In 2022, EU+ countries received some 966,000 applications, including 34, 000 from Bangladeshis, for international protection, up more than 50 percent from 2021, and the most since 2016, according to the new analysis of the European Union Agency for Asylum (EUAA).
The largest applicant groups were Syrians, Afghans and Turks, but applications were also high for a wide range of other nationalities, while the caseload of applications pending decision hit its highest level since 2017.
The EUAA analysis represents a significant increase in 2021, by around half, and is owed in part to the removal of Covid-related restrictions and longer-term underlying trends such as conflicts and food insecurity in many regions of origin, resulting in strong push factors. Furthermore, secondary movements within the EU and significant numbers of applications by nationals from visa-free countries who arrived legally contributed as well.
It comes in addition to around 4 million people fleeing Ukraine who benefit from temporary protection.
In activating the Temporary Protection Directive, the decision to offer a dedicated channel that does not require an individual examination of protection needs prevented the collapse of Europe's asylum systems. However, the combined five million people seeking protection in Europe have placed its national reception systems under considerable pressure.
Syrians (132,000) and Afghans (129,000) remained by far the largest applicant groups, and nationals of both countries lodged substantially more applications than in 2021, in fact, the most since 2016.
The EUAA recently issued Country Guidance on Syria and Afghanistan, with conclusions largely substantiating the protection needs of Syrian nationals, and finding inter alia that restrictions placed on Afghan women by the Taliban amount to persecution.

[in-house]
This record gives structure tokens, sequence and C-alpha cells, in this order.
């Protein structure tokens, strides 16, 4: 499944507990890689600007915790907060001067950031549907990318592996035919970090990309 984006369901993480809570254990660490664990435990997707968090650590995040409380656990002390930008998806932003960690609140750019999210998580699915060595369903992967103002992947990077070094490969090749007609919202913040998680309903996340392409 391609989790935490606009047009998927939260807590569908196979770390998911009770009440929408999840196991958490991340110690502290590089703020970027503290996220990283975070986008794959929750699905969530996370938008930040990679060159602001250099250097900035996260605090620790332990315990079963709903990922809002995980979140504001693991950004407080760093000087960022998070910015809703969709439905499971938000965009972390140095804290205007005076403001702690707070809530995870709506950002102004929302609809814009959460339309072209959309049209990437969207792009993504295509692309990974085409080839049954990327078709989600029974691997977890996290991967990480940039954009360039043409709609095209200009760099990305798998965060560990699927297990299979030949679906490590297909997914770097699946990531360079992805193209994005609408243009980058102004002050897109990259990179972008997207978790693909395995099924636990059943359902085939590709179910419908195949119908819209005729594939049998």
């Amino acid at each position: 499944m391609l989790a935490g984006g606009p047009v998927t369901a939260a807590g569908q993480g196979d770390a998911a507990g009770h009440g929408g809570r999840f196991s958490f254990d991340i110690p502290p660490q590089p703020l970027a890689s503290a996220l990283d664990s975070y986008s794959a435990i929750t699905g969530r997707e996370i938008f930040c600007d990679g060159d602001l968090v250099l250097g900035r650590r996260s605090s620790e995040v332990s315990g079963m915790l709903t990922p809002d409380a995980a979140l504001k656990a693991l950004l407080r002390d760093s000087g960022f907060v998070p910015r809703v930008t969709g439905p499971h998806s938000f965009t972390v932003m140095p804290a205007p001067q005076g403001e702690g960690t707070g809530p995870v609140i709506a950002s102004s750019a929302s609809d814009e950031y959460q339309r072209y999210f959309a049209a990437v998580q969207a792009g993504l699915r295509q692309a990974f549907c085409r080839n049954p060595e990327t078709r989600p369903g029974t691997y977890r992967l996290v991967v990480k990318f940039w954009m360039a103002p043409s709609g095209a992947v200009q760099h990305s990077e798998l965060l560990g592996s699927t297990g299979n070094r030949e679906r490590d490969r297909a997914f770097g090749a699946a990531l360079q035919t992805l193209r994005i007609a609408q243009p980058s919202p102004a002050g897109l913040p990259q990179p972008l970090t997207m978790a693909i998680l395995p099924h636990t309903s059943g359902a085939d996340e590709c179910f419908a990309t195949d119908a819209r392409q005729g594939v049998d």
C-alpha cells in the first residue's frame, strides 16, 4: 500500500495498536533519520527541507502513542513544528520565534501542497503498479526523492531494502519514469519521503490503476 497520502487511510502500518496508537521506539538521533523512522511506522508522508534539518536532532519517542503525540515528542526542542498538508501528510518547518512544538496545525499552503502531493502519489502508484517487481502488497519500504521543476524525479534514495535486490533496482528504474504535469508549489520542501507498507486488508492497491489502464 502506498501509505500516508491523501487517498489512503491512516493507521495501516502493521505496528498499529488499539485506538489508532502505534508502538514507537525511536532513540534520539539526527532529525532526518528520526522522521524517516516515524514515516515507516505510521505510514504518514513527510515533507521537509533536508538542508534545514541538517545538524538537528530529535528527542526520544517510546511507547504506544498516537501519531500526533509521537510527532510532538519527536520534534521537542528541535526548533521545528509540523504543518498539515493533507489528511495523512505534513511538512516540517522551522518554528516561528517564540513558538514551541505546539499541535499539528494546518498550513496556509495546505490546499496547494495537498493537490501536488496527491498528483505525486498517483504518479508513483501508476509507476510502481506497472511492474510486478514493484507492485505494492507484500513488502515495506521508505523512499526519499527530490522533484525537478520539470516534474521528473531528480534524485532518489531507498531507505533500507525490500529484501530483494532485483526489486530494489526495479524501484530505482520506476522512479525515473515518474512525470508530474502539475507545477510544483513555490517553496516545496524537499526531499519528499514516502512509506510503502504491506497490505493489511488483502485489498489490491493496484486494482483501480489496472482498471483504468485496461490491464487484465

With more than doubling numbers, Turkish applicants (55,000) became the third largest group. They were followed by Venezuelans (51,000) and Colombians (43, 000), who both lodged about three times as many applications as in 2021.
Turks, Venezuelans, Colombians, Bangladeshis (34,000), and Georgians (29,000) all applied the most on record.
At lower levels, record applications were also lodged by citizens of India (26,000), Morocco (22,000), Tunisia (21,000), Egypt (15, 000), Moldova (8,300), and several others.
In 2022, EU+ asylum authorities issued some 632,000 decisions at first instance, up by a fifth from 2021.
However, applications increased by far more – in fact outnumbering them by about 333,000 – resulting in the largest gap since 2015. It largely translated into an increase in pending cases at first instance.
At the end of the year, some 636, 000 cases were awaiting a decision at first instance, a 44 percent increase compared to 2021.
The EU+ recognition rate was 40 percent in 2022, up by five percentage points from 2021 and the most in five years. Of the two-in-five applicants receiving a positive decision at first instance, around 147 000 were granted refugee status and 106 000 received subsidiary protection.
Recognition rates were especially high for Syrians, Belarusians, Ukrainians, Eritreans, Yemenis, and Malians.
In contrast, recognition rates were especially low for citizens of India, North Macedonia, Moldova, Vietnam, Tunisia, Bosnia and Herzegovina, Serbia, and Nepal among others.
Equipped with a strengthened mandate to support the implementation of the Common European Asylum System (CEAS), in 2022 the Agency substantially increased its technical and operational support.
The number of countries benefiting from the EUAA Operational Support has quadrupled to 13 EU member states since just 2019, with over 1,500 deployed personnel. The agency is also providing support in a third country, Moldova.
Source: United News of Bangladesh